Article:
HCV, alcohol, and the liver

Terence N. Bukong, Banishree Saha, G. Szabó

Research output: Chapter in Book/Report/Conference proceedingChapter

Abstract

Alcoholic liver disease (ALD) and hepatitis C virus (HCV) infection together account for the greatest causes of liver disease in patients worldwide. It is estimated that about 140 million and 170 million individuals worldwide suffer from alcohol dependence or chronic HCV infection respectively. ALD and HCV infection, independently, if not treated properly can progress to advanced liver disease including fibrosis, cirrhosis and ultimately hepatocellular carcinoma (HCC). Their synergism, however, has been shown to dramatically exacerbate the rapid progression of liver disease to HCC. Several molecular mechanisms representing synergistic interactions of HCV and alcohol that accelerate the progression of liver disease have been identified including immune, metabolic, oxidative stress, proteomic and epigenetic modulations of target host systems. In this review, we summarize current advances in understanding of the various molecular cellular mechanisms by which HCV synergizes with alcohol to advance liver disease. Given the limited treatments available for HCV-infected patients who use alcohol, we also highlight new therapeutic targets and areas where more research would enhance our understanding of the pathophysiology of this disease. At this point in time, we recommend that HCV-infected patients should abstain from drinking alcohol and that those who abuse alcohol should be encouraged to stop alcohol use and be tested for HCV infection.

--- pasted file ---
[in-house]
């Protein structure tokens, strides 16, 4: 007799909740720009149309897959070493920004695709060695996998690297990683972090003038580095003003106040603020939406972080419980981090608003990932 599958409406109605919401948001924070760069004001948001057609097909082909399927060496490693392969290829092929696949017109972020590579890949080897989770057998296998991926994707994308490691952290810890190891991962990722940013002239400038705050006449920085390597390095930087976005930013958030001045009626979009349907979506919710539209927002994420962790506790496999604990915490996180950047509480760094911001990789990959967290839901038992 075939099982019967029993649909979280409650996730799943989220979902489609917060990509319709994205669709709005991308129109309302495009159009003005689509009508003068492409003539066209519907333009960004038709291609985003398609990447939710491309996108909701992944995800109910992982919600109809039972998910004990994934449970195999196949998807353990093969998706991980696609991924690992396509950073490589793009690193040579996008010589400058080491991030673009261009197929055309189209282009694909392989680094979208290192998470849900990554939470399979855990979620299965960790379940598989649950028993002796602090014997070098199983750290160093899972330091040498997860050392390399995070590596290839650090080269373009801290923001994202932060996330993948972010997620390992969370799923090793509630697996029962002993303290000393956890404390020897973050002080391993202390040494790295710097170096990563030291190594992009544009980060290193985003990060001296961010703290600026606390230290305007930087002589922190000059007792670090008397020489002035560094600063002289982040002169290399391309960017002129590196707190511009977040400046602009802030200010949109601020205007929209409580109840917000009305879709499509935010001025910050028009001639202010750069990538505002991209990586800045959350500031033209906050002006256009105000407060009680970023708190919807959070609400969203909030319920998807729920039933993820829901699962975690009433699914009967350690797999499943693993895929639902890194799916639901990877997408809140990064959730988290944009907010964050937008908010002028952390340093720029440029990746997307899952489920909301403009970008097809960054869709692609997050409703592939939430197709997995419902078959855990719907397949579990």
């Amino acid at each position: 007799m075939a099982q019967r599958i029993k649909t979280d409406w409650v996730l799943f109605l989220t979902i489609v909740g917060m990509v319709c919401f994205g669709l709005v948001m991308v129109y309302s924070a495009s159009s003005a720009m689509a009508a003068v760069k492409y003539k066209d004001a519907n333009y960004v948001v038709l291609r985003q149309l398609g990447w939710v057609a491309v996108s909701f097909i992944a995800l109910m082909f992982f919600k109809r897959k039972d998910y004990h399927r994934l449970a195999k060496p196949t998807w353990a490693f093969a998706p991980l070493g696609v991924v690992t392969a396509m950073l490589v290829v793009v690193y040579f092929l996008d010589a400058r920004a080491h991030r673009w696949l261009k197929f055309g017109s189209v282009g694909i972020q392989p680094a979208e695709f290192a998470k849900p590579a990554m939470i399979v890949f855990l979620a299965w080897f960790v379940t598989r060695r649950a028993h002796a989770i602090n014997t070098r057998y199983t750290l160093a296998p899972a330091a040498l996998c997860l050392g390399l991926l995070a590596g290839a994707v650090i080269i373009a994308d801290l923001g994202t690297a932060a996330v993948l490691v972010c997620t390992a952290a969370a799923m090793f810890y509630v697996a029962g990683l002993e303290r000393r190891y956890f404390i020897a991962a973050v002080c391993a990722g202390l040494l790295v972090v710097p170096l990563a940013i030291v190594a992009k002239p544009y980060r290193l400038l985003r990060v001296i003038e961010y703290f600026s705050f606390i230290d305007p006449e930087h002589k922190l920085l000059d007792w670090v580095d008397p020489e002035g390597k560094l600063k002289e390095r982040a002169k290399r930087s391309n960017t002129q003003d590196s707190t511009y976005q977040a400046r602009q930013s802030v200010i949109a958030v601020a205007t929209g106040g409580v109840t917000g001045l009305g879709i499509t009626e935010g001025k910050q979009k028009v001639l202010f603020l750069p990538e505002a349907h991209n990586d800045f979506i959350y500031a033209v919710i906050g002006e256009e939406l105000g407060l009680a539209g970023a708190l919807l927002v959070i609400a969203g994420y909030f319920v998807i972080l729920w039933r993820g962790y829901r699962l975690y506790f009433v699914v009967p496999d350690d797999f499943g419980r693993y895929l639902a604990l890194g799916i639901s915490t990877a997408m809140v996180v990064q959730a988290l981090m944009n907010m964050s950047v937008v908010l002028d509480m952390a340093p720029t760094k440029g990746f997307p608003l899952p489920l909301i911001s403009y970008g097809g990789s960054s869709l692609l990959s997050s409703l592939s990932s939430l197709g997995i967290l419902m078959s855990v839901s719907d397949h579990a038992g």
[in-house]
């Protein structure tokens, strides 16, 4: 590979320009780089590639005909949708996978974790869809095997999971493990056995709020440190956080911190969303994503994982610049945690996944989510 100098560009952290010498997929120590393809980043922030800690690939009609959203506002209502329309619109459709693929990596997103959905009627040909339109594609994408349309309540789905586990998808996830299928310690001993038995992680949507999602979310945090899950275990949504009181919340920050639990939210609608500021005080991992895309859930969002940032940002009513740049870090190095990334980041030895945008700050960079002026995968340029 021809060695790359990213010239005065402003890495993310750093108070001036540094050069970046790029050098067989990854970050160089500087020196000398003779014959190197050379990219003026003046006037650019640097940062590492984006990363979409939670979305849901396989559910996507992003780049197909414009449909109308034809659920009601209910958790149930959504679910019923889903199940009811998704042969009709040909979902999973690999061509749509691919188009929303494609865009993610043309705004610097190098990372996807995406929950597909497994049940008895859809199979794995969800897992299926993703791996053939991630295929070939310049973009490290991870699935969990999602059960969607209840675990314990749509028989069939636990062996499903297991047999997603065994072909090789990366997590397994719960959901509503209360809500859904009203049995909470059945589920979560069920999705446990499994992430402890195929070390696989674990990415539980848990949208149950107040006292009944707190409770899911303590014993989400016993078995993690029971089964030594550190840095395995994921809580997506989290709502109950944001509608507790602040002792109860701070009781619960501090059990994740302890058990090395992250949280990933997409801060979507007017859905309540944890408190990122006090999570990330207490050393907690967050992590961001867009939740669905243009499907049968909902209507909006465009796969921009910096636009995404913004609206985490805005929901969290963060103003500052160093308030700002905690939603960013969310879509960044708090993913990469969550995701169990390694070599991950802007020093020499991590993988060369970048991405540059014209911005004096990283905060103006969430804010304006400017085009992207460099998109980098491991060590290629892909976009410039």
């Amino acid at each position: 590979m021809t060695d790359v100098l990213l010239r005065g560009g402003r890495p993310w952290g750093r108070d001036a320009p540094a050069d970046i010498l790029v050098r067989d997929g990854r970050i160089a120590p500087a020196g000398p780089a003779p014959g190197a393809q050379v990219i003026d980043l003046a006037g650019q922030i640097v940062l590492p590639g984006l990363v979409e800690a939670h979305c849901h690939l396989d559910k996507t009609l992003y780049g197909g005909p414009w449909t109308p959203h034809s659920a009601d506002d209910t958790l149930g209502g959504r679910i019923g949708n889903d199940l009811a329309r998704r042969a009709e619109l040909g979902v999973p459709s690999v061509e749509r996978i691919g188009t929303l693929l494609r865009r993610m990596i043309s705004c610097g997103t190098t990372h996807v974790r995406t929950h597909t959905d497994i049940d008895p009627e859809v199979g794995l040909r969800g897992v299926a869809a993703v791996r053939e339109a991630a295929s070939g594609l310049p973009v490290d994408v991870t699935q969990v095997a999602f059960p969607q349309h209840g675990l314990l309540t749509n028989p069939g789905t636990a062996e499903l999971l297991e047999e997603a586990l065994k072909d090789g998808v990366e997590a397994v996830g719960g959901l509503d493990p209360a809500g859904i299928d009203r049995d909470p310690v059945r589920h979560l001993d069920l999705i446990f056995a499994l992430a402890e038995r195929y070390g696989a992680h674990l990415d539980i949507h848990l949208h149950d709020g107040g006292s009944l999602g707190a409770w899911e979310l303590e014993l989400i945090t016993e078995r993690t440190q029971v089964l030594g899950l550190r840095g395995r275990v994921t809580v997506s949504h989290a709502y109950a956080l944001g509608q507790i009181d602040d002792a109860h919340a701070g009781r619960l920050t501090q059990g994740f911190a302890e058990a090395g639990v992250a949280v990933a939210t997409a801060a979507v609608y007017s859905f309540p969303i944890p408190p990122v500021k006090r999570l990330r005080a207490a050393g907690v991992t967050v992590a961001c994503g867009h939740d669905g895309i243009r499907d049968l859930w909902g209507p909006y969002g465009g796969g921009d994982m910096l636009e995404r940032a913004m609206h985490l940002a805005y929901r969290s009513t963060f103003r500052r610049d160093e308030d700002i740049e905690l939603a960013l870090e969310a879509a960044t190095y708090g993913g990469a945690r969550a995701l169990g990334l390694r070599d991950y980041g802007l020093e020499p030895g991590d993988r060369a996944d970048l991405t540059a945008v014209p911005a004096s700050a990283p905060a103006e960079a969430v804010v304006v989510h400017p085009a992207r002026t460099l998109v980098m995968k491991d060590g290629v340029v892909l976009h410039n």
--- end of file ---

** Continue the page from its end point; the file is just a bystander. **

Original languageEnglish
Title of host publicationHepatitis C Virus II
Subtitle of host publicationInfection and Disease
PublisherSpringer Japan
Pages137-163
Number of pages27
ISBN (Electronic)9784431561019
ISBN (Print)9784431560999
DOIs
Publication statusPublished - Jan 1 2016

Fingerprint

Hepacivirus
Alcohols
Liver
Liver Diseases
Virus Diseases
Alcoholic Liver Diseases
Alcoholism
Hepatocellular Carcinoma
Fibrosis
Chronic Hepatitis C
Epigenomics
Alcohol Drinking
Proteomics
Oxidative Stress
Therapeutics
Research

Keywords

  • Alcoholic liver disease
  • Chronic hepatitis C
  • Endotoxins
  • Exosomes
  • Fibrosis
  • Hepatocellular carcinoma
  • MicroRNA
  • Reactive oxygen species
  • Steatohepatitis
  • Stress

ASJC Scopus subject areas

  • Medicine(all)
  • Immunology and Microbiology(all)

Cite this

Bukong, T. N., Saha, B., & Szabó, G. (2016). HCV, alcohol, and the liver. In Hepatitis C Virus II: Infection and Disease (pp. 137-163). Springer Japan. https://doi.org/10.1007/978-4-431-56101-9_5

HCV, alcohol, and the liver. / Bukong, Terence N.; Saha, Banishree; Szabó, G.

Hepatitis C Virus II: Infection and Disease. Springer Japan, 2016. p. 137-163.

Research output: Chapter in Book/Report/Conference proceedingChapter

Bukong, TN, Saha, B & Szabó, G 2016, HCV, alcohol, and the liver. in Hepatitis C Virus II: Infection and Disease. Springer Japan, pp. 137-163. https://doi.org/10.1007/978-4-431-56101-9_5
Bukong TN, Saha B, Szabó G. HCV, alcohol, and the liver. In Hepatitis C Virus II: Infection and Disease. Springer Japan. 2016. p. 137-163 https://doi.org/10.1007/978-4-431-56101-9_5
Bukong, Terence N. ; Saha, Banishree ; Szabó, G. / HCV, alcohol, and the liver. Hepatitis C Virus II: Infection and Disease. Springer Japan, 2016. pp. 137-163
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